Squirt and Stocky 6 years ago, back when we still lived in Chicago.
I write a lot about investing on this blog with the purpose of helping you achieve your financial goals. Of course, “financial goals” is a fancy way of saying make more money with your investments. Isn’t that what we want after all? To make more money so we can have a comfortable life, have a secure retirement, pay for our kids’ educations, support the charities that are important to us.
But it’s a long road, and it can be easy to lose sight of those goals. Sometimes all your hard work, your thrift, and your smart investing just become numbers on a bank statement. Well, I want to share with you a story of how smart investing allowed us to make a really good decision that our family benefits from each and every single day.
The dreaded “C”
Our family has been blessed with two amazing little boys, but before Lil’ Fox and Mini Fox joined us, we had Squirt, our impetuous Staffordshire Bull Terrier. Squirt is getting up there in years, last May she turned 14, so we know that at some point she’ll go to heaven (actually, probably not because she isn’t a well behaved dog, but you get my meaning).
About six months ago a bump started growing on her side. It got progressively bigger, but we figured that she was old and that’s what happened to older dogs. But then it started oozing gross stuff, and we knew we had to get it checked out. They did a biopsy and gave us the terrible news that the tumor was malignant, and an aggressive one at that. Fortunately, we did have options, namely surgery.
Now I don’t want to lose perspective on these things in a world where humans suffer from cancer and other diseases, but we were pretty devastated. Squirt was our baby before we had babies. She was there when we were married, moved into our new house in LA with us, welcomed home both boys. In particular she’s really great with the boys despite the abuse they dish out. I guess they have an understanding—she steals their food if they aren’t careful and they can lay on her if they’re tired (Mini Fox has taken to gumming her tail).
We took her into the veterinary surgery center where they checked her out. They said that they would have to do a pretty major surgery to remove two masses, but they felt there was a pretty good prognosis. That was great news!!! Oh, and the bill would be about $5000. That was less than great news.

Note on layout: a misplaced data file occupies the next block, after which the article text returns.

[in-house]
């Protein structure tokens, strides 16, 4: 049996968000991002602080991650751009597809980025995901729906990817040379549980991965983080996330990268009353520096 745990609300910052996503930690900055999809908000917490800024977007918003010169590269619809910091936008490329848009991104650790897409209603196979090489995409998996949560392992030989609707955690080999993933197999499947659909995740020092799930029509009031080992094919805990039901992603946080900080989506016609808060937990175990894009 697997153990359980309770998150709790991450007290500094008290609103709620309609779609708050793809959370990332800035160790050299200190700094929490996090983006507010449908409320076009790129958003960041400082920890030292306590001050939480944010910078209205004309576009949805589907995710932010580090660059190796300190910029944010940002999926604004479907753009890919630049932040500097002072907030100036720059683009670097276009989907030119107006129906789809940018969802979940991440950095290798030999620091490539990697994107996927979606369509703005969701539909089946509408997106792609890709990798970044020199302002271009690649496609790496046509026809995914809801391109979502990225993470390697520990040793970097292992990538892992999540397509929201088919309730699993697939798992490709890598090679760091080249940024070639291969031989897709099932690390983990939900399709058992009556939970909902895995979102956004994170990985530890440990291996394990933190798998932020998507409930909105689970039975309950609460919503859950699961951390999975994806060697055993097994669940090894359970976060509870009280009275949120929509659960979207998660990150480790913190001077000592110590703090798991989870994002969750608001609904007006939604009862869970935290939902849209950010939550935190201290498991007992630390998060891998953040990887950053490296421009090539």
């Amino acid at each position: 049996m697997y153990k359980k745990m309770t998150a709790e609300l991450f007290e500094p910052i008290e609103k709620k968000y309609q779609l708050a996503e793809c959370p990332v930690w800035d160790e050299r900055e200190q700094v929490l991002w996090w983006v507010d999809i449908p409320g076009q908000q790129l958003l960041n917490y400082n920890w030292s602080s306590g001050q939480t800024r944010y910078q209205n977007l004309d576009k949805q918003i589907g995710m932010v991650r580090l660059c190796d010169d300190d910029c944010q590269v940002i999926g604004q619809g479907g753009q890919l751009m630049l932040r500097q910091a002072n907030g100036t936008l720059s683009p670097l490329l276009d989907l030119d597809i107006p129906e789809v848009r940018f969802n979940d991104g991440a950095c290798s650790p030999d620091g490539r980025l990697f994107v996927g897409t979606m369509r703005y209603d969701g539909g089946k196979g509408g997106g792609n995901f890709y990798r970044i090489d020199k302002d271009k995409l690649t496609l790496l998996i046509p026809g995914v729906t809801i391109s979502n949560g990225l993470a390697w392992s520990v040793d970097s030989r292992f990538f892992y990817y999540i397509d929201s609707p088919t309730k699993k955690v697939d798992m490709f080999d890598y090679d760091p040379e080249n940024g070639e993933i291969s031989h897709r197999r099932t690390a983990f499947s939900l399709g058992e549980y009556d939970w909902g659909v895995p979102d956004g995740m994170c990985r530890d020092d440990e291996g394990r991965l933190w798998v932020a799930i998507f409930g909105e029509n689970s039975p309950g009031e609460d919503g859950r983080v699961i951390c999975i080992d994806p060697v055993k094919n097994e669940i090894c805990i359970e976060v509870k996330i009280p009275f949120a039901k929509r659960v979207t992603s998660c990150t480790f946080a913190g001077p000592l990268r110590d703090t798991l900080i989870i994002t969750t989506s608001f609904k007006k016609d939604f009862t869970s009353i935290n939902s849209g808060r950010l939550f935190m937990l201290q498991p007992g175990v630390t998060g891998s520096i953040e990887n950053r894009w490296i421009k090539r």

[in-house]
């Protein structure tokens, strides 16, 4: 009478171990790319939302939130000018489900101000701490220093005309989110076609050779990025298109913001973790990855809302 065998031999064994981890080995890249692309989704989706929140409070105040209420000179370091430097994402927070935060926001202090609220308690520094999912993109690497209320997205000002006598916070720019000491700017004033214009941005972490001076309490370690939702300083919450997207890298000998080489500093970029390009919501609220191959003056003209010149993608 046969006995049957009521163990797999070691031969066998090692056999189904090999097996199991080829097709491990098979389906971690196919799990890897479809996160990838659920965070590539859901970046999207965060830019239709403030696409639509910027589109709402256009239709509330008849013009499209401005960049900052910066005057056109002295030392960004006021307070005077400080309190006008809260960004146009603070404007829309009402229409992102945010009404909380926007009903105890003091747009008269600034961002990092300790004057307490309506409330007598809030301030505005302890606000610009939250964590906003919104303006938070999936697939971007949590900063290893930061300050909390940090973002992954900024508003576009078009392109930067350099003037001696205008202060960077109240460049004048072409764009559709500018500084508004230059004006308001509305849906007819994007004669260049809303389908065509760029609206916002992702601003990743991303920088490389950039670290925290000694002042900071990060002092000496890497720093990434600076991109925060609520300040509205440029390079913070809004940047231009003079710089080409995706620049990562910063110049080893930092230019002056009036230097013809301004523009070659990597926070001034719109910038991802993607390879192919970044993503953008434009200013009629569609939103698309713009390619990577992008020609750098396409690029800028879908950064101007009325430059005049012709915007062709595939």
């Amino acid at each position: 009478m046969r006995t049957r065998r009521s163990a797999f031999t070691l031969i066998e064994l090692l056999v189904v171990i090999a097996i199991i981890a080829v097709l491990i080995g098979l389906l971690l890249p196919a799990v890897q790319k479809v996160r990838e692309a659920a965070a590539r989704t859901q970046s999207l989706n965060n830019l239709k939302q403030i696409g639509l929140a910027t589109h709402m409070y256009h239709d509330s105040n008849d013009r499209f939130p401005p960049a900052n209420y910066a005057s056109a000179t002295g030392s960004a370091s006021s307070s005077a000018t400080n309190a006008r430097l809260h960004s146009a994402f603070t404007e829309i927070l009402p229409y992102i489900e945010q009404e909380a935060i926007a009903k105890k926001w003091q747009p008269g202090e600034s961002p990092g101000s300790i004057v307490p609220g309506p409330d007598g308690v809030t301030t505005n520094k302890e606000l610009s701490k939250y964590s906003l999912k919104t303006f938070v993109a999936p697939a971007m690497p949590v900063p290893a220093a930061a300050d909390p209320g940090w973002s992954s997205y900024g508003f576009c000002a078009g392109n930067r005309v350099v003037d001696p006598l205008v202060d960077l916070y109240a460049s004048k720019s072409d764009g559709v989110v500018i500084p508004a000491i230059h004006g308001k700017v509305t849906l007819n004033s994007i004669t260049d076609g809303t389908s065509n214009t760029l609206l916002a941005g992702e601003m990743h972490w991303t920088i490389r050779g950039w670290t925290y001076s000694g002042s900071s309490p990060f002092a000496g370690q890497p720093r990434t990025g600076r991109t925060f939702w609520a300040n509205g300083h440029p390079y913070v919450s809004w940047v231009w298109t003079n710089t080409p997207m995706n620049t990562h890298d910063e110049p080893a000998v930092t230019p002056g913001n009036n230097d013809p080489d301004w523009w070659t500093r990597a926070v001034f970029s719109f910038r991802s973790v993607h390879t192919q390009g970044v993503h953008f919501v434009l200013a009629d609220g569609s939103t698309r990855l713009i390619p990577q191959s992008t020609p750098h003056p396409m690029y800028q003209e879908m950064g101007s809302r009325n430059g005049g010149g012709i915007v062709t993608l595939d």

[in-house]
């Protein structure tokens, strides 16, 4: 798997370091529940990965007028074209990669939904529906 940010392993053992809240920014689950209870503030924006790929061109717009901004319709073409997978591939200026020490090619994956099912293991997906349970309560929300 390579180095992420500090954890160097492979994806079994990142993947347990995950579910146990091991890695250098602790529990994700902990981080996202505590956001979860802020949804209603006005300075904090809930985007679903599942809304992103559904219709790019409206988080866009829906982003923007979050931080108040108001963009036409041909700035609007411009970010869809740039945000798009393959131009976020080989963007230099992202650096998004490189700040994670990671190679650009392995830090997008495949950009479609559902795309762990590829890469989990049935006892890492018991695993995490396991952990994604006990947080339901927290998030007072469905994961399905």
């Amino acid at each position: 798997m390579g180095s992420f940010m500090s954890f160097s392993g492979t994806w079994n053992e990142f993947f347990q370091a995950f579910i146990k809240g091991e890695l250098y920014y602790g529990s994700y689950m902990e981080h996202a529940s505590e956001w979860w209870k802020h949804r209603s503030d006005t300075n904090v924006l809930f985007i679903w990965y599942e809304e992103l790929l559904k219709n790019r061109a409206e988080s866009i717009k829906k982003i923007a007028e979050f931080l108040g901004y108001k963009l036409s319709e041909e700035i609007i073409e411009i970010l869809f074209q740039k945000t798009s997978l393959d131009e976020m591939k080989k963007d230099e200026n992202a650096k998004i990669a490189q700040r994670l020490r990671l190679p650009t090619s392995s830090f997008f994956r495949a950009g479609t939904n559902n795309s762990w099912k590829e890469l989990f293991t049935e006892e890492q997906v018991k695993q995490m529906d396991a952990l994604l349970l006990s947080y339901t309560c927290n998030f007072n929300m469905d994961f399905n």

Thank you, smart investing
Foxy Lady and I talked about it for a long time. What should we do? What would you do? Squirt was 14 years old and she had lived a great life. Was this her time to shuffle off this mortal coil? Should we let her bow out gracefully on her own terms, instead of putting her through a painful surgery? It was a really tough decision for us. Again, we appreciate that we’re talking about a dog, and a 14-year-old dog at that, but she’s our baby.
And then there was the cost–$5000. That was a lot of money. That is a lot of money. On the cusp of me quitting my job and us becoming a single-income family, that was really a lot of money. Of course, we didn’t want to make a decision about the life and death of our dog based on money, but you have to factor that in. She was 14 and had cancer. Did it make sense to spend that much money?
However, we started thinking about it and while $5000 is unquestionably a big number, in some ways it’s not. Allow me to explain. On this blog, we talk about all the ways that you can get higher returns by being smart with taxes, using low-cost mutual funds, and being smart with asset allocation. $5000 is six months of using an index mutual fund instead of an actively managed one; it’s three months of doing investing ourselves instead of hiring a professional; it’s a year’s tax advantage of using a 401k.
When we put the cost of Squirt’s surgery in that perspective, that we’d make that up in a few months by doing a few simple things with our investments, it became a lot more palatable. We were able to be comfortable with the cost of the surgery, or at least play mind games with ourselves to justify it in our head, and then just made our decision based on what was best for Squirt. As you probably guessed, we went ahead with the surgery.
I share this story because this is a tangible way that investing wisely has impacted our lives in the here and now. I couldn’t imagine having to make a decision on Squirt’s life if I was thinking in the back of my mind, “Can we really afford this?” Smart investing generates more money, but that’s a means to an end. What it really gives you is freedom and comfort and security, and in our case wet kisses.
So we had the surgery. The timing couldn’t have been worse. All this was happening in the midst of my leaving Medtronic and then us moving to North Carolina. Two weeks after her surgery we took Squirt on a 2500-mile road trip just to make an already challenging situation more difficult.
Two months after surgery and she’s doing great. They biopsied the mass they removed and said that there were no cancer cells along the margins, so that means it wasn’t spreading. Great news!!! She’s adjusting to her new home. She has found the little nooks where she likes to take naps and the strategic spot between where the boys eat to maximize the amount of fallen food she can pounce on. There are a ton of trails that she can walk along and several creeks and streams that she can wade through. Her wheels aren’t what they once were, but she can still chase that tennis ball like a champ. The boys had no idea of what was going on, but what they do know is that their dog is there to play with, lay on, pet, and yell at when a cheese stick theft has occurred.